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“We are with you,” she told them, “feel safe, feel safe.”

On Tuesday morning, national flags along the Harbour Bridge were lowered to half-staff. A parade of people gathered at the shrine in Martin Place, a plaza in the heart of the city, to lay flowers or leave notes. Maureen Sharma and Ruza Fisher went to pay their respects.

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“I came to work this morning and could not stop crying,” Sharma told the BBC News. “It touched me more than I expected.”

Fisher added: “I am starting to well up. … It was such a waste of lives.”

Like many others, Terri Lucia, an inner-city worker, told the Australian Broadcasting Corporation, “I just can’t believe that this is happening to our country.”

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“I haven’t slept all night, just wondering what’s going to happen, and it’s just so surreal,” Lucia said. “I’m just so shocked today.”

Following Johnson and Dawson’s deaths, Archbishop of Sydney Anthony Fisher honored the victims, who spent their last hours less than a mile from St. Mary’s Cathedral.

“Today the heart of our city is broken by the deaths of two innocent ‘hostages’ along with their tormentor, the injuries of four others and trauma to many more, the paralysis our city has experienced this day past,” he said in his homily. “One of the deceased was Katrina Dawson, a mother of three young children and gifted barrister, presumably on her way to chambers for another day’s service of her clients. The other, Tori Johnson, was the young manager of the café, likewise intent on serving his customers. And the third was Sheik Man Haron Monis the perpetrator of this nightmare.”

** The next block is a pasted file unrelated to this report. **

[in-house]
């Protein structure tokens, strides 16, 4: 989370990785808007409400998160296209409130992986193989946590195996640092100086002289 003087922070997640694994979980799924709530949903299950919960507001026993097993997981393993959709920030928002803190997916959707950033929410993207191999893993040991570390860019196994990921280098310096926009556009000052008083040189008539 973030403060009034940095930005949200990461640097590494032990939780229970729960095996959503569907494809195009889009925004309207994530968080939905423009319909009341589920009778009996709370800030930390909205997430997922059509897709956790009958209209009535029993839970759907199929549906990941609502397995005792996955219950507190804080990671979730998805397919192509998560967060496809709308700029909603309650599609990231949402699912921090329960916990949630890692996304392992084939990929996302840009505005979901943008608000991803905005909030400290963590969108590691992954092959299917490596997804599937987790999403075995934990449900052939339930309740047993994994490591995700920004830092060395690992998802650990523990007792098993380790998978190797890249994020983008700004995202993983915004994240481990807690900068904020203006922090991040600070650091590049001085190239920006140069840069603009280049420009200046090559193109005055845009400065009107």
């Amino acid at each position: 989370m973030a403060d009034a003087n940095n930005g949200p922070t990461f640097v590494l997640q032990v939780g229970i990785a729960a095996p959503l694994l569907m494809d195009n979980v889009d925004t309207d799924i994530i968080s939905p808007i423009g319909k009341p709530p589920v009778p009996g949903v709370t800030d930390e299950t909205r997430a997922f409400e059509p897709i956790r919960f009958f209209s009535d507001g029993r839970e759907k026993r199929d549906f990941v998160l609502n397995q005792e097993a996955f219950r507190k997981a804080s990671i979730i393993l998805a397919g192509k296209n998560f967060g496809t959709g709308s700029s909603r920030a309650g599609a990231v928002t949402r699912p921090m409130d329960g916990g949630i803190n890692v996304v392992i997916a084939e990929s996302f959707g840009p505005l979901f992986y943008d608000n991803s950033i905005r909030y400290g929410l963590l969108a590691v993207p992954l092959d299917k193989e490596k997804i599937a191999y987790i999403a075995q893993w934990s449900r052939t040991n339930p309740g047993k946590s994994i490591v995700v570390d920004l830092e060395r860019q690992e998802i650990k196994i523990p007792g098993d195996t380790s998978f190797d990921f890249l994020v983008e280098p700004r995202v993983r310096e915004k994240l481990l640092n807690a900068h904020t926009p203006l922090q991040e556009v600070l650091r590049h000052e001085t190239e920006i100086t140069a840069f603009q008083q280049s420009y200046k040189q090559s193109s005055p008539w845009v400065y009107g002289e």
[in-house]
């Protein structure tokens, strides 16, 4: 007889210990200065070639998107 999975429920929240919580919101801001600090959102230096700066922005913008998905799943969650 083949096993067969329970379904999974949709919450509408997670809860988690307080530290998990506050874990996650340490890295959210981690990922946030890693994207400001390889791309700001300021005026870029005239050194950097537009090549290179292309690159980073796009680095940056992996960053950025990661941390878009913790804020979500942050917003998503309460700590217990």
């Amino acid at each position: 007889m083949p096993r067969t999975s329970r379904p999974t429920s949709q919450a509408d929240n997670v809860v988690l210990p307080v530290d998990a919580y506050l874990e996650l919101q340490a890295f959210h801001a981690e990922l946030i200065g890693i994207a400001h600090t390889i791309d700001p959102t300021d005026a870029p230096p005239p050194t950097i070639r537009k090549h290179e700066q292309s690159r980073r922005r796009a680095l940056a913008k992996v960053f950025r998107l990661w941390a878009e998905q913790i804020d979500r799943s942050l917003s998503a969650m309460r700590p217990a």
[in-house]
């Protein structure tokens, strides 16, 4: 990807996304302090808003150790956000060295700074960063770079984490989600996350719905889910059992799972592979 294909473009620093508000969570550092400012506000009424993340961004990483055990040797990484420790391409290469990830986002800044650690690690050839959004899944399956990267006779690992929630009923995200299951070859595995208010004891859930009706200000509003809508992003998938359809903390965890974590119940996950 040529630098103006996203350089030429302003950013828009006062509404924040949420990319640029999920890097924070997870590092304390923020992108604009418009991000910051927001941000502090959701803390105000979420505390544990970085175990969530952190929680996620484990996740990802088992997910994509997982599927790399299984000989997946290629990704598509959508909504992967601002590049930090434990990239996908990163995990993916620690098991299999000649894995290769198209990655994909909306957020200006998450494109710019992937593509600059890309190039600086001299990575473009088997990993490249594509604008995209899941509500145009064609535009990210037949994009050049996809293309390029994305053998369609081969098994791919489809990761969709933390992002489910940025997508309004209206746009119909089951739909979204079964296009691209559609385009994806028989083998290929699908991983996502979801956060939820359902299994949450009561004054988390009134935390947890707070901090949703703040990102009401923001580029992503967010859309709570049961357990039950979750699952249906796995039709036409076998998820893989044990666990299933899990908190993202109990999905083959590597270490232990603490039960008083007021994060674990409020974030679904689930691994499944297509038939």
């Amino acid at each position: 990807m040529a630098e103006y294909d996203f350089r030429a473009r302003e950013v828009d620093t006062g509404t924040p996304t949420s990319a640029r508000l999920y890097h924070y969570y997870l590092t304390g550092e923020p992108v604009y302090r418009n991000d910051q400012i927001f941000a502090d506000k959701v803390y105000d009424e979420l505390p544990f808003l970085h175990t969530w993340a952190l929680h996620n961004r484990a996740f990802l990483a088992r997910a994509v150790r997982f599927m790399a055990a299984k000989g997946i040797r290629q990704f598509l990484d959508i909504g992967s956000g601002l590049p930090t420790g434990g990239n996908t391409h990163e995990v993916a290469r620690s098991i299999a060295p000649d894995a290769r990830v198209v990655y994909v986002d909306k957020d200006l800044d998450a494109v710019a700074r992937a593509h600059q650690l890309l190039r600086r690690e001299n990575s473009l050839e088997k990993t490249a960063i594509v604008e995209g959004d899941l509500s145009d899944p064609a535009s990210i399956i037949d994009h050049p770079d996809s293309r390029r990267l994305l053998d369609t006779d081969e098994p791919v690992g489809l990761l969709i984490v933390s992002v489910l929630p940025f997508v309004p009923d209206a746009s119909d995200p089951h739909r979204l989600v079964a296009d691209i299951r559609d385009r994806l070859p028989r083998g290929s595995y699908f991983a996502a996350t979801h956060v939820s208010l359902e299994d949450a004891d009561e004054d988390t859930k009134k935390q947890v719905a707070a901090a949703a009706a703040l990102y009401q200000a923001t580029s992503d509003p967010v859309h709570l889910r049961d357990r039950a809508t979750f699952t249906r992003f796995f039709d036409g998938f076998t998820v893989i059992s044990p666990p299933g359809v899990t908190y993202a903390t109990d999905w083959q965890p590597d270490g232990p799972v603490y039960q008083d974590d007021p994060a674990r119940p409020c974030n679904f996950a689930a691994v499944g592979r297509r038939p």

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Friends and family also paid tribute to the victims.

“Katrina was one of our best and brightest barristers who will be greatly missed by her colleagues and friends,” Jane Needham, president of the New South Wales Bar Association, said in a statement. It went on: “She was a devoted mother of three children, and a valued member of her floor and of our Bar community. Our thoughts are with her family at this time.”

Johnson’s parents said they were proud of their “beautiful boy Tori.”

“The most amazing life partner, son and brother we could ever wish for,” they said in a statement.

Lindt Australia chief executive Steve Loane added Johnson was “much loved” by the cafe’s staff.

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“He was a really important part of our management team in Australia and his loss is absolutely tragic,” he said.

Officials have told Australians to remember that the siege was an isolated incident. The New South Wales police have launched a new security operation dubbed “Operation Hammerhead” to monitor public streets, spaces and transportation centers over the next several weeks

“Do not let this sort of incident bring about any loss of confidence of working or visiting our city,” Scipione said. “It was the act of an individual. This should never destroy or change the way of our life.”